PowerBroker Mobile on a $35 Linux Box
SaaS is more than just architecture
A lot of time and effort went into PowerBroker Mobile as a SaaS solution, we spent a lot of time designing the most scalable, fault resistant system possible. What we came up with was a system that could scale across multiple geographic regions with no single point of failure. After a lot of careful planning and thought we developed PowerBroker Mobile with these architectural assets in mind. However, cloud architecture means little without well thought out software. We went to great lengths to modularize, decouple, and instrument every possible aspect of PowerBroker Mobile to leverage the elasticity and redundancy of virtualized computing. Load balancers, firewall, CDN, DDoS protection, web application servers, worker jobs, caching, and databases were all built from the ground up to work in a highly elastic and distributed fashion.
It’s about the software
In case you are thinking:
Wait, I thought this blog was about an enterprise class mobile management and security solution running on a $35 computer.
You are right, I’mma finish in a second. Unfortunately, there’s a lot of misinformation about “the cloud” both in what it does and in how it works, and it’s necessary to clear the air about software designed for SaaS. Many enterprise software companies would have you believe that shoving whatever on-premise solution they’ve shipped for years in the cloud will suddenly reap all the benefits of elastic and distributed computing. Dressing up software originally designed as an appliance, and then putting it “in the cloud” is the technological equivalent of putting toothpaste back in the tube. While theoretically possible, it’s going to be a mess.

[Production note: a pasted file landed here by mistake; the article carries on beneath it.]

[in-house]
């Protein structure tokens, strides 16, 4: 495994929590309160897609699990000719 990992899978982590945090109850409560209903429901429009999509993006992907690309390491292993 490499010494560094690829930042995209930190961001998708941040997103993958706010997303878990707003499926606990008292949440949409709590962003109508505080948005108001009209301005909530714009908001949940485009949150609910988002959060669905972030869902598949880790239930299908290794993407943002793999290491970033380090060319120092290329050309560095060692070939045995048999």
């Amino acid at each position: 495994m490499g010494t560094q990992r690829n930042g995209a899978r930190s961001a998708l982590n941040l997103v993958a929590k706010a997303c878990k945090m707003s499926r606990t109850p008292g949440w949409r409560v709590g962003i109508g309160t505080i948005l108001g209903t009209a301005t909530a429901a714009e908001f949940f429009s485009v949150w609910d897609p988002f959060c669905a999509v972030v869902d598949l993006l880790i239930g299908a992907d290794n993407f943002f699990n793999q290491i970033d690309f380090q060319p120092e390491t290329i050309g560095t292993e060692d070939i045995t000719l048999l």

But, what about the other direction? Can you take a bunch very modularized components and put them on a single Linux box? On a $35 raspberry pi powered by an ARM processor? Over a weekend? Yeah — and it was fun too.
Though I haven’t had the chance to do real benchmarks, I’ve been pleasantly surprised how well PowerBroker Mobile. I’ve only tested it on my families 5 devices but so far, the box barely breaks a sweat. Overall, it was a great weekend project and reinforced our strategy of creating super efficient, components be it deployed on Amazon’s massive compute cloud, or my $35 matchbox sized server.Permanent Link